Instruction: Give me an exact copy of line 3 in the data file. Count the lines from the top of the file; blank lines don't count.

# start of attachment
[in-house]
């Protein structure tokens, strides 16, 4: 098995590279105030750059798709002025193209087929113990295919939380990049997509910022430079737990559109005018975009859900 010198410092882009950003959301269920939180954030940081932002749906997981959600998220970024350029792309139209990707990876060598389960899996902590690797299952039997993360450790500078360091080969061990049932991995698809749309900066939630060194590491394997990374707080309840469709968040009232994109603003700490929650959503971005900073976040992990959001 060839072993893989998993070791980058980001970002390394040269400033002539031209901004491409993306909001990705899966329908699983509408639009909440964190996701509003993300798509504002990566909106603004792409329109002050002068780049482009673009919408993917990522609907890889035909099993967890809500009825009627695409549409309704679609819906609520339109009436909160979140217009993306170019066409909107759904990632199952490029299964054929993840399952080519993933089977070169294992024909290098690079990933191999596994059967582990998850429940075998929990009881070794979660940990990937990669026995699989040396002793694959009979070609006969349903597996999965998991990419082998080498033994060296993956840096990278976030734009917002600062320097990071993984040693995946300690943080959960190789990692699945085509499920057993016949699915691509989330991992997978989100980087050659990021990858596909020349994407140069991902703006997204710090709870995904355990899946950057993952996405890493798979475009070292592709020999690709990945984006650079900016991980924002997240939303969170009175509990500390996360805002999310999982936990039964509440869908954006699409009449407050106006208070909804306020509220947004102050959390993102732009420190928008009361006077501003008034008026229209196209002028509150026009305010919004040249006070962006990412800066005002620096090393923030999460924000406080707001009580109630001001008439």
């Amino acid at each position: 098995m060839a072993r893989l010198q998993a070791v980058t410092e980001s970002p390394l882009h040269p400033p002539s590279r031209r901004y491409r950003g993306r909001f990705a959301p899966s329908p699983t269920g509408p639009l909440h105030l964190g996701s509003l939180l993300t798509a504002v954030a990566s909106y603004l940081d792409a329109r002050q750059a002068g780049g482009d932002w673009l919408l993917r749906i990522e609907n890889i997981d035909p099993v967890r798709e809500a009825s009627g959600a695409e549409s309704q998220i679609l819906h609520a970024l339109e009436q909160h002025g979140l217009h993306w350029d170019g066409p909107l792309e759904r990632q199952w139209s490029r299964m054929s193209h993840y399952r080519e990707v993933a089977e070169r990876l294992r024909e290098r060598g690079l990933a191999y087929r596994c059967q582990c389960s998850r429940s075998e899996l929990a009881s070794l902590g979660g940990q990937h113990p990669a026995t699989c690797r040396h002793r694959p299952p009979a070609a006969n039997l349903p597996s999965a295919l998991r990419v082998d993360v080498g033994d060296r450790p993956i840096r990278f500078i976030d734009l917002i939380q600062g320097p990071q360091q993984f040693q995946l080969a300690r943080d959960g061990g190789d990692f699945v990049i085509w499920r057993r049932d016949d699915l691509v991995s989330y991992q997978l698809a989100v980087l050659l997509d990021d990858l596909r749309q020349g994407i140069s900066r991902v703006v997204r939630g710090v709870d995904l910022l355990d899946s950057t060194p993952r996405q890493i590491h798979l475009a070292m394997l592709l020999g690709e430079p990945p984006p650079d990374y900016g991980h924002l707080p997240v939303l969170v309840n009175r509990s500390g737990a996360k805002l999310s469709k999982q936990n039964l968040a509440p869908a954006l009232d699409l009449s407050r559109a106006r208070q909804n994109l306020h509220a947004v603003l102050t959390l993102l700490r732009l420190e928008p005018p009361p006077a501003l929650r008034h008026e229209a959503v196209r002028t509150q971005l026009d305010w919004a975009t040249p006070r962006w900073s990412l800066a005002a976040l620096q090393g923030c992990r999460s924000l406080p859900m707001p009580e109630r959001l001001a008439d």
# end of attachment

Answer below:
């Amino acid at each position: 098995m060839a072993r893989l010198q998993a070791v980058t410092e980001s970002p390394l882009h040269p400033p002539s590279r031209r901004y491409r950003g993306r909001f990705a959301p899966s329908p699983t269920g509408p639009l909440h105030l964190g996701s509003l939180l993300t798509a504002v954030a990566s909106y603004l940081d792409a329109r002050q750059a002068g780049g482009d932002w673009l919408l993917r749906i990522e609907n890889i997981d035909p099993v967890r798709e809500a009825s009627g959600a695409e549409s309704q998220i679609l819906h609520a970024l339109e009436q909160h002025g979140l217009h993306w350029d170019g066409p909107l792309e759904r990632q199952w139209s490029r299964m054929s193209h993840y399952r080519e990707v993933a089977e070169r990876l294992r024909e290098r060598g690079l990933a191999y087929r596994c059967q582990c389960s998850r429940s075998e899996l929990a009881s070794l902590g979660g940990q990937h113990p990669a026995t699989c690797r040396h002793r694959p299952p009979a070609a006969n039997l349903p597996s999965a295919l998991r990419v082998d993360v080498g033994d060296r450790p993956i840096r990278f500078i976030d734009l917002i939380q600062g320097p990071q360091q993984f040693q995946l080969a300690r943080d959960g061990g190789d990692f699945v990049i085509w499920r057993r049932d016949d699915l691509v991995s989330y991992q997978l698809a989100v980087l050659l997509d990021d990858l596909r749309q020349g994407i140069s900066r991902v703006v997204r939630g710090v709870d995904l910022l355990d899946s950057t060194p993952r996405q890493i590491h798979l475009a070292m394997l592709l020999g690709e430079p990945p984006p650079d990374y900016g991980h924002l707080p997240v939303l969170v309840n009175r509990s500390g737990a996360k805002l999310s469709k999982q936990n039964l968040a509440p869908a954006l009232d699409l009449s407050r559109a106006r208070q909804n994109l306020h509220a947004v603003l102050t959390l993102l700490r732009l420190e928008p005018p009361p006077a501003l929650r008034h008026e229209a959503v196209r002028t509150q971005l026009d305010w919004a975009t040249p006070r962006w900073s990412l800066a005002a976040l620096q090393g923030c992990r999460s924000l406080p859900m707001p009580e109630r959001l001001a008439d």